There’s more to Project CARS than just pretty graphics

By Sherif Saed, Wednesday, 4 February 2015 08:14 GMT

Project CARS consistently produces great looking trailers, but is that really all there is?

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“If you stick with a specific car you’ll start to appreciate its various nuances, and with tuning, overcome some of its quirks.”

I am not going to talk about Project CARS’ graphics or sound design. Those are on a par with any AAA game out there. Instead, I am going to offer my impressions of the game’s mechanics, which is really what makes or breaks a racing game.

Project CARS is a game I went into expecting rigid, accurately simulated driving mechanics. I expected it to be less “fun” than my traditional go-to racing games. I was wrong. And I was also right.

Before starting off with a free practice on Spa, I was greeted with a good selection of cars covering multiple classes and disciplines. I chose a GT class car and was given the option to tune it. Tuning covers settings like brake bias, brake pressure, traction control and others. Fast forward to Nürburgring a few minutes later, and I was braking hard but struggling to nail those tight turns. I applied more pressure to the rear brakes to make them just a little bit more responsive, though I suffered a little for it on those flying straights, because the over-steer karma got me.

Pit strategies can be set up pre-race, and even saved for later. You can choose a different tyre compound for each wheel, ending up with four different compounds, in case you’re some sort of crazy person. It’s easy to imagine the different track conditions that will get you to try out various pit stop strategies.

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You are more or less free to do whatever you want in free practice, but things get less forgiving when you take part in a race weekend. Any small bump or contact with other cars and you’ll end up spinning out. The upside is that wheel-to-wheel racing is much more present and much more rewarding, because if you can maintain your distance from parallel cars going into a corner, chances are the AI will chicken out and you will take the lead. As soon as that gets old, you can raise the AI racers’ difficulty or change their car class to offer several layers of challenges.

But none of this is overwhelming. The game does a good job of not beating you over the head with any of it. All these options are incredibly easy to access and are explained fairly well. The handling model is less forgiving than your typical arcade racer, but it’s forgiving enough that you don’t need to worry about those settings at all, at least not on either the Novice or Amateur settings.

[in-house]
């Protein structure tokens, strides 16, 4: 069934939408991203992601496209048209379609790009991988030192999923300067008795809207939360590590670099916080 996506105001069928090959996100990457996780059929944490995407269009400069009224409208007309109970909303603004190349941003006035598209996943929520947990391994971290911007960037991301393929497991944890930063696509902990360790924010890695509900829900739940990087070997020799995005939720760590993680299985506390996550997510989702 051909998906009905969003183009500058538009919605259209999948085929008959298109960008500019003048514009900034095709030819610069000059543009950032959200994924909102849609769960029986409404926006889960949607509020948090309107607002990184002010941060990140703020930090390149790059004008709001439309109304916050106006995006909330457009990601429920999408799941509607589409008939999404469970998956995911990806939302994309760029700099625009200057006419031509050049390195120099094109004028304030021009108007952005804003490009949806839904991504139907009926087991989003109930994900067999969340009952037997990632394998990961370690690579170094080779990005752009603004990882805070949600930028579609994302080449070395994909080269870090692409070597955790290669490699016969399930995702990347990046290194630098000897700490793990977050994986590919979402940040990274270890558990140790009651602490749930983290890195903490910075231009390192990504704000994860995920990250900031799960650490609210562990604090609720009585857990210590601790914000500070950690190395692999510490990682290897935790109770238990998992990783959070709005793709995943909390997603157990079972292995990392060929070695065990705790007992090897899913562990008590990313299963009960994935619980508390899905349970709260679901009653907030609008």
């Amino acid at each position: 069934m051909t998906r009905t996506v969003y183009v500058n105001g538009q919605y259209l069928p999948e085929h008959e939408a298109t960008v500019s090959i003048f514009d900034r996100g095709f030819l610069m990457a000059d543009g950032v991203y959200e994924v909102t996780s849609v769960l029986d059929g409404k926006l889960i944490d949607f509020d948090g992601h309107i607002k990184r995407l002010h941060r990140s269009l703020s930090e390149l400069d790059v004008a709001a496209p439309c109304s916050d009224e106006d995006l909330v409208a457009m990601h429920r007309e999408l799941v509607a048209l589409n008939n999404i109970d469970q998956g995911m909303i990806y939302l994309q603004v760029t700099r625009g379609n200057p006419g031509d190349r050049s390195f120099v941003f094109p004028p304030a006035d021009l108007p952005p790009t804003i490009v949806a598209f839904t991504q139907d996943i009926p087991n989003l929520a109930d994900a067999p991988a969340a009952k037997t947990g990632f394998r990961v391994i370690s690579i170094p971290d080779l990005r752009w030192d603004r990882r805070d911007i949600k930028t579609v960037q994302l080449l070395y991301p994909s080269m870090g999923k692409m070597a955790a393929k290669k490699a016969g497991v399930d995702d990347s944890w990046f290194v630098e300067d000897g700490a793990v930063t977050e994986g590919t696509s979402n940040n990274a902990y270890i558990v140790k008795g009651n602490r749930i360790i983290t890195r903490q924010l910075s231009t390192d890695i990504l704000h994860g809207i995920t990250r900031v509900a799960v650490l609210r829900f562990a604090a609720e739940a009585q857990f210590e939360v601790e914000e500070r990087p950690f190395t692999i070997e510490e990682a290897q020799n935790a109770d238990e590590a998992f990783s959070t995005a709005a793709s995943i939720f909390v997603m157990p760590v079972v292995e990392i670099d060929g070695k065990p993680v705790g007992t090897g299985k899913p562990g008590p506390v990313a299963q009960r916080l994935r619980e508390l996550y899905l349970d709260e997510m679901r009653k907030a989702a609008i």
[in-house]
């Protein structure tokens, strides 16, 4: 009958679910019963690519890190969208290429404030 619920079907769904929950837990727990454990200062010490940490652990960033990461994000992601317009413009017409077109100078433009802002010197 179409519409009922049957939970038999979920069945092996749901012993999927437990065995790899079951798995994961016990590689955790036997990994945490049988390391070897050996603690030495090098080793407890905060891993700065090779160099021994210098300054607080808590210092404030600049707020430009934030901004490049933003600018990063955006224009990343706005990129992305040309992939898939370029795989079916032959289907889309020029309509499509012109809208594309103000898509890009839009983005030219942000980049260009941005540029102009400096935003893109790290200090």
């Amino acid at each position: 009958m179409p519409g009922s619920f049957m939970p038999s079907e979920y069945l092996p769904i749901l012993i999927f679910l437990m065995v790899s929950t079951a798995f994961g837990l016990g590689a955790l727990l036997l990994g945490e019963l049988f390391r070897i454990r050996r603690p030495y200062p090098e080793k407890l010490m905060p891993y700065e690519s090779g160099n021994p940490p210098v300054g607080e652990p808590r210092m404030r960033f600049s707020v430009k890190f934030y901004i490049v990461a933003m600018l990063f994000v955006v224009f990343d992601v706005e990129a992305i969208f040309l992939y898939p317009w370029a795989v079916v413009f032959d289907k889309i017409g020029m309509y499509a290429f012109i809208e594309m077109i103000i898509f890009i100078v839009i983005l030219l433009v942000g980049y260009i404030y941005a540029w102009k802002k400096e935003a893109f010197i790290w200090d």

Project CARS supports true free-camera look, meaning any slight movement of the right analogue stick will move the view slightly to that direction. So it’s easy to just glance at the rear view mirror, without the need to look behind you. The same applies to both of the side mirrors, which I imagine would be all the more impressive with a peripheral like Track IR.

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The racing experience specifically feels more alive than in most other racing games. Tracks have a good amount of laps by default, and the emphasis is on gaining positions, not finishing first every time. Team radio will support you when you are falling behind, and it will let you know you’re closing in on someone and ask you to keep the pressure. It’ll even warn you if you exceed track limits too often.

“Wheel-to-wheel racing is more rewarding, because if you can maintain your distance from parallel cars going into a corner, chances are the AI will chicken out and you will take the lead.”

After a while with the game a strange bond with your car will start to form, not unlike a character in an RPG. You will find yourself picking up a car for a race based on your previous experience with it, not looks or flare, which is more than can be said for some recent racing games. If you stick with a specific car you’ll start to appreciate its various nuances, and with tuning, overcome some of its quirks. And race after race, you’ll see all those elements come together. Eventually you’ll feel a sense of achievement that is hard to get out of a game like Forza and to a lesser extent, Grid. It doesn’t hurt that Project CARS is filled with passion for the sport. It’s all over it, in fact. From the customisable interface, the music track layered over radio chatter that haunts the menus, to the Rudolf Caracciola quote on the loading screen.

It’s hard for a new racing IP to establish itself in today’s market – there’s just too many of them. Every niche is covered. You’ve got your casual arcadey racers, your hardcore simulation-all-the-way elites, and those that mix and match. But I can see Project CARS establishing a new niche for itself, especially on consoles, where there are less options outside of exclusives.

These impressions are based on a PC preview code provided by publisher Namco Bandai.

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